GOLDMAN: Yes.

BASS: So, I was struck by how clear the evidence seems to be on this point. And I'd like to play another example.

(BEGIN VIDEO CLIP) GORDON SONDLAND, U.S. AMBASSADOR TO THE EUROPEAN UNION: Was there a quid pro quo? As I testified previously, with regard to the requested White House call and the White House meeting, the answer is yes. Everyone was in the loop.

(END VIDEO CLIP)

BASS: Mr. Goldman, did the investigative committees find that Mr. Giuliani played a role in the White House visit being conditioned on investigations?

GOLDMAN: The evidence showed that Mr. Giuliani not only played a role, but that he was essentially the president's agent; he was acting on behalf of the president, expressing the president's wishes, desires and...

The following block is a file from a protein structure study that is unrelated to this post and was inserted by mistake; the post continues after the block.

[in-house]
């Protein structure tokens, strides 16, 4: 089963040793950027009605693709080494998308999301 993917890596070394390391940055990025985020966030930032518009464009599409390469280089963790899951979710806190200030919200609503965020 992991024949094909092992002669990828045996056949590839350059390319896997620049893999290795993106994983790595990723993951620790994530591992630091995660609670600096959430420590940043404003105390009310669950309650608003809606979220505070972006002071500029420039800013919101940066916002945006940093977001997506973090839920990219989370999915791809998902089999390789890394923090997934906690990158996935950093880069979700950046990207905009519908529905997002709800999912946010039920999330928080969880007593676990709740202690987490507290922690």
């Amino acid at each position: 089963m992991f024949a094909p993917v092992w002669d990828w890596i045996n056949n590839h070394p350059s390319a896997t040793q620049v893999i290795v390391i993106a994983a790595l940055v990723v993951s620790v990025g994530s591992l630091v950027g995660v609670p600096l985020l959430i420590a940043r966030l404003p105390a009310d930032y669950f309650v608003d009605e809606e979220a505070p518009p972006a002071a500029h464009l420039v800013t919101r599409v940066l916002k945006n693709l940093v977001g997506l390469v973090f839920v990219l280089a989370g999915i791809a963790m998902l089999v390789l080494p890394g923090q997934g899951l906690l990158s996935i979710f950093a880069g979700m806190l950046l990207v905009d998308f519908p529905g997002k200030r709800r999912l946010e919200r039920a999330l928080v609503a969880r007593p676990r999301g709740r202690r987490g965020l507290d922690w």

BASS: So, what evidence did the committee find that corroborated the quote "Everyone was in the loop"?

GOLDMAN: Well, Ambassador Sondland produced for his public testimony -- and I think it's very important, in light of the testimony from Mr. Castor a minute ago with Mr. Buck, as to how many times that Mr. Sondland did not remember in his deposition, because we agree it was egregious.

But the advantage of doing closed depositions is that Mr. Sondland could not match up his testimony. So, as other witnesses came in, then he realized that he had to actually admit to more and more stuff. So he did admit to an e-mail that included Secretary Pompeo, Mulvaney...

(CROSSTALK)

BASS: I do want to make a point before my time goes out.

We have to think about what is going on today. So, President Zelensky is meeting with Putin today. And because of President Trump's actions, Zelensky is in a weakened position to negotiate with the leader of the nation that invaded his country.